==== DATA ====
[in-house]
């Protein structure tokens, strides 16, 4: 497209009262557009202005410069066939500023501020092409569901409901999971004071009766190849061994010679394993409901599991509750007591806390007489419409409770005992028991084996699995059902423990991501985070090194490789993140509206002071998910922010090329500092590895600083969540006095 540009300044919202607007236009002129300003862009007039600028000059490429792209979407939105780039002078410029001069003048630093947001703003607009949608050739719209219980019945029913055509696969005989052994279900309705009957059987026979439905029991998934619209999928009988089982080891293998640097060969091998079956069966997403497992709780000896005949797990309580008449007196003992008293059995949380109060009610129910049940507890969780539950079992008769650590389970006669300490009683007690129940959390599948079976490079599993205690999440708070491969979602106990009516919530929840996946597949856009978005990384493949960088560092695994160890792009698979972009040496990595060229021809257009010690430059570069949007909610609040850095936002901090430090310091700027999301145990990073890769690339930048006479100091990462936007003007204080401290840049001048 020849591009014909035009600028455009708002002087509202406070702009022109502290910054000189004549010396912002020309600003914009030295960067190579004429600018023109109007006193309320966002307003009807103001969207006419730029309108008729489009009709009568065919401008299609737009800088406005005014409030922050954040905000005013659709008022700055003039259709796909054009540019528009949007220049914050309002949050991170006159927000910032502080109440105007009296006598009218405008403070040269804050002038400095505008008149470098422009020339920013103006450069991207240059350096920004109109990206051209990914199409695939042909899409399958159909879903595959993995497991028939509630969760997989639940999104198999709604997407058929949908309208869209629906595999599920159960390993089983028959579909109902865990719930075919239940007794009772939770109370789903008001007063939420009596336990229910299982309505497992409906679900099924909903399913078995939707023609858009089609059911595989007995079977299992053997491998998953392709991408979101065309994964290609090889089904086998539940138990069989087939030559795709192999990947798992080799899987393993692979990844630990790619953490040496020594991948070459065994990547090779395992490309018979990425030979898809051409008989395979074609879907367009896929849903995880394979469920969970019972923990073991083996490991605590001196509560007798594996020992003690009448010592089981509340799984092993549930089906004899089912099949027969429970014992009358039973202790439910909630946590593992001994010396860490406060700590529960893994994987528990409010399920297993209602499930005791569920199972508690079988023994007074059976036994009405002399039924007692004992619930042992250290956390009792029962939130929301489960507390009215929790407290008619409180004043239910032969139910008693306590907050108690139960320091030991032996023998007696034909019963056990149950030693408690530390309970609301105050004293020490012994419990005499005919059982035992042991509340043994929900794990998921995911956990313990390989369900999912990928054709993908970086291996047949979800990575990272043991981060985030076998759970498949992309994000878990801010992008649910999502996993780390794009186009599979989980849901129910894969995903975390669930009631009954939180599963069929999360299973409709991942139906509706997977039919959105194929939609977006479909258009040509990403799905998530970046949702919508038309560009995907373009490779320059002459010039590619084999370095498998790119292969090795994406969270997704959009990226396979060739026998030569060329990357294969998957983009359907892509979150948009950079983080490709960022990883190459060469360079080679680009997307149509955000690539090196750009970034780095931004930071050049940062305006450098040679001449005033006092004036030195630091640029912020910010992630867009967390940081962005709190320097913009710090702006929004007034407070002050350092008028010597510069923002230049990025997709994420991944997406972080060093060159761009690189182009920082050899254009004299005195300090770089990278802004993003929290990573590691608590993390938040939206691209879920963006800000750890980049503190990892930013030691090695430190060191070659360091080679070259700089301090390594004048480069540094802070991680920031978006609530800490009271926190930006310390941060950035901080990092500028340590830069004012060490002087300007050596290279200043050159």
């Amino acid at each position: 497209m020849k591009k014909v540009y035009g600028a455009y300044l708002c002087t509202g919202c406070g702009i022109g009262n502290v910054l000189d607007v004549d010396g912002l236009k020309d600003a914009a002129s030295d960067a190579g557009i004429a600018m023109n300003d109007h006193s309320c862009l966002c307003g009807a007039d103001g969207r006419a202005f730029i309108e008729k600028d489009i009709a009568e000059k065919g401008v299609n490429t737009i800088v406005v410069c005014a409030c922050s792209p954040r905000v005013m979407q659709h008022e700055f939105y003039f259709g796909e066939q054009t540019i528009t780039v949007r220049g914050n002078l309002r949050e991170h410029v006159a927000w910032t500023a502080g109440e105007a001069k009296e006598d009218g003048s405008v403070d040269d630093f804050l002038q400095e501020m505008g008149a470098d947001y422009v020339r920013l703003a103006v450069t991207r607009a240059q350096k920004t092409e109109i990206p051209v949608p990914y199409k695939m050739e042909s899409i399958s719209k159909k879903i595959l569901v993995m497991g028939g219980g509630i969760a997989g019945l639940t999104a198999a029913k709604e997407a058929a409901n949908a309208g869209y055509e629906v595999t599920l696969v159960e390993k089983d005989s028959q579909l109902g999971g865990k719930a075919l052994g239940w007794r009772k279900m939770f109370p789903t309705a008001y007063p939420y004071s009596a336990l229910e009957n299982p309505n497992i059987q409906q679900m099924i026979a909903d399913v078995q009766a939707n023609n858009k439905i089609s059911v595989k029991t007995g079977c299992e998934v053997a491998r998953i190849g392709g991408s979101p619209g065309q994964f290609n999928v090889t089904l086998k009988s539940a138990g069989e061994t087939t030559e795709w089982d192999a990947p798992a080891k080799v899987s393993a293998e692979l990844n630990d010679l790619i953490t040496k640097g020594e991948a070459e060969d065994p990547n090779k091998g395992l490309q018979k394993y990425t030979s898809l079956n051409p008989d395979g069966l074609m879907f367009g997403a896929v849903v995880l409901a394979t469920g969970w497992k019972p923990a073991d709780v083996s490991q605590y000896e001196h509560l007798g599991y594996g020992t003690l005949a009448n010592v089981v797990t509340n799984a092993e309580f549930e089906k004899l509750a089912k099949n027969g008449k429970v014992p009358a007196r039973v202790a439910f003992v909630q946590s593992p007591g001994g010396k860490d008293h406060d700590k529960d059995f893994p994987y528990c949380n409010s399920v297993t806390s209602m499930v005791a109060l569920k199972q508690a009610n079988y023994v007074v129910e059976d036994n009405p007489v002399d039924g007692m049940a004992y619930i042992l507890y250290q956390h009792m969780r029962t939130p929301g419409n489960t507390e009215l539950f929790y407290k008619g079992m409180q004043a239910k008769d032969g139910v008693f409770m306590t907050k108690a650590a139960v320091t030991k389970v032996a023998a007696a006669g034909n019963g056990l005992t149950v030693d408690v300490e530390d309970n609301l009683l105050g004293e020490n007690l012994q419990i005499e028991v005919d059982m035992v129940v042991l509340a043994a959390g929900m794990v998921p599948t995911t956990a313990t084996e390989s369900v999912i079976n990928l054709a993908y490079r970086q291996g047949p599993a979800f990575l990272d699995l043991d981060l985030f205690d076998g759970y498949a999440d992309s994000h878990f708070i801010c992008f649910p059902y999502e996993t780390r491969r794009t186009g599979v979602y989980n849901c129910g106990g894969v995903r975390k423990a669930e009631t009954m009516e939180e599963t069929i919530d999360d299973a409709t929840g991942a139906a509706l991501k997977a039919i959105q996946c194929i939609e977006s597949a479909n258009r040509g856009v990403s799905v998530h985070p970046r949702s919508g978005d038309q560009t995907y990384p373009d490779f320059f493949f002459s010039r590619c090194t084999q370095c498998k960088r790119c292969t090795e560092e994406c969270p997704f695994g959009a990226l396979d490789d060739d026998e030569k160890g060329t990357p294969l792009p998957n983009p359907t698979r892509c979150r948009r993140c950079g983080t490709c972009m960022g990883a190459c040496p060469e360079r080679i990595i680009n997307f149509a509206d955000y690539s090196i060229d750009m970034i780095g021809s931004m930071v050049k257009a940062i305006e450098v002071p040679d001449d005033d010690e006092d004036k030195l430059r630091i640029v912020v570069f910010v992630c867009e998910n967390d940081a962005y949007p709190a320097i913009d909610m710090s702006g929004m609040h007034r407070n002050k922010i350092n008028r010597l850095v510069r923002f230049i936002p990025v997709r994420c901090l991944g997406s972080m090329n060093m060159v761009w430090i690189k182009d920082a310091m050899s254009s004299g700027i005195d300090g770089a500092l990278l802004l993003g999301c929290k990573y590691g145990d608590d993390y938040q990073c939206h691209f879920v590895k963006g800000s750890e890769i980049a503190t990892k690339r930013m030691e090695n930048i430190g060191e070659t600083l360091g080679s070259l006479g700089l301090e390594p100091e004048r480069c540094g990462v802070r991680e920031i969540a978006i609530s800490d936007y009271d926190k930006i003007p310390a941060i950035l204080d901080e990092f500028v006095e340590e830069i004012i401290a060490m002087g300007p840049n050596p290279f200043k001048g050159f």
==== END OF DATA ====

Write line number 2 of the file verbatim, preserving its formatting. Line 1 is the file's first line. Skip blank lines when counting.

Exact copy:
């Protein structure tokens, strides 16, 4: 497209009262557009202005410069066939500023501020092409569901409901999971004071009766190849061994010679394993409901599991509750007591806390007489419409409770005992028991084996699995059902423990991501985070090194490789993140509206002071998910922010090329500092590895600083969540006095 540009300044919202607007236009002129300003862009007039600028000059490429792209979407939105780039002078410029001069003048630093947001703003607009949608050739719209219980019945029913055509696969005989052994279900309705009957059987026979439905029991998934619209999928009988089982080891293998640097060969091998079956069966997403497992709780000896005949797990309580008449007196003992008293059995949380109060009610129910049940507890969780539950079992008769650590389970006669300490009683007690129940959390599948079976490079599993205690999440708070491969979602106990009516919530929840996946597949856009978005990384493949960088560092695994160890792009698979972009040496990595060229021809257009010690430059570069949007909610609040850095936002901090430090310091700027999301145990990073890769690339930048006479100091990462936007003007204080401290840049001048 020849591009014909035009600028455009708002002087509202406070702009022109502290910054000189004549010396912002020309600003914009030295960067190579004429600018023109109007006193309320966002307003009807103001969207006419730029309108008729489009009709009568065919401008299609737009800088406005005014409030922050954040905000005013659709008022700055003039259709796909054009540019528009949007220049914050309002949050991170006159927000910032502080109440105007009296006598009218405008403070040269804050002038400095505008008149470098422009020339920013103006450069991207240059350096920004109109990206051209990914199409695939042909899409399958159909879903595959993995497991028939509630969760997989639940999104198999709604997407058929949908309208869209629906595999599920159960390993089983028959579909109902865990719930075919239940007794009772939770109370789903008001007063939420009596336990229910299982309505497992409906679900099924909903399913078995939707023609858009089609059911595989007995079977299992053997491998998953392709991408979101065309994964290609090889089904086998539940138990069989087939030559795709192999990947798992080799899987393993692979990844630990790619953490040496020594991948070459065994990547090779395992490309018979990425030979898809051409008989395979074609879907367009896929849903995880394979469920969970019972923990073991083996490991605590001196509560007798594996020992003690009448010592089981509340799984092993549930089906004899089912099949027969429970014992009358039973202790439910909630946590593992001994010396860490406060700590529960893994994987528990409010399920297993209602499930005791569920199972508690079988023994007074059976036994009405002399039924007692004992619930042992250290956390009792029962939130929301489960507390009215929790407290008619409180004043239910032969139910008693306590907050108690139960320091030991032996023998007696034909019963056990149950030693408690530390309970609301105050004293020490012994419990005499005919059982035992042991509340043994929900794990998921995911956990313990390989369900999912990928054709993908970086291996047949979800990575990272043991981060985030076998759970498949992309994000878990801010992008649910999502996993780390794009186009599979989980849901129910894969995903975390669930009631009954939180599963069929999360299973409709991942139906509706997977039919959105194929939609977006479909258009040509990403799905998530970046949702919508038309560009995907373009490779320059002459010039590619084999370095498998790119292969090795994406969270997704959009990226396979060739026998030569060329990357294969998957983009359907892509979150948009950079983080490709960022990883190459060469360079080679680009997307149509955000690539090196750009970034780095931004930071050049940062305006450098040679001449005033006092004036030195630091640029912020910010992630867009967390940081962005709190320097913009710090702006929004007034407070002050350092008028010597510069923002230049990025997709994420991944997406972080060093060159761009690189182009920082050899254009004299005195300090770089990278802004993003929290990573590691608590993390938040939206691209879920963006800000750890980049503190990892930013030691090695430190060191070659360091080679070259700089301090390594004048480069540094802070991680920031978006609530800490009271926190930006310390941060950035901080990092500028340590830069004012060490002087300007050596290279200043050159």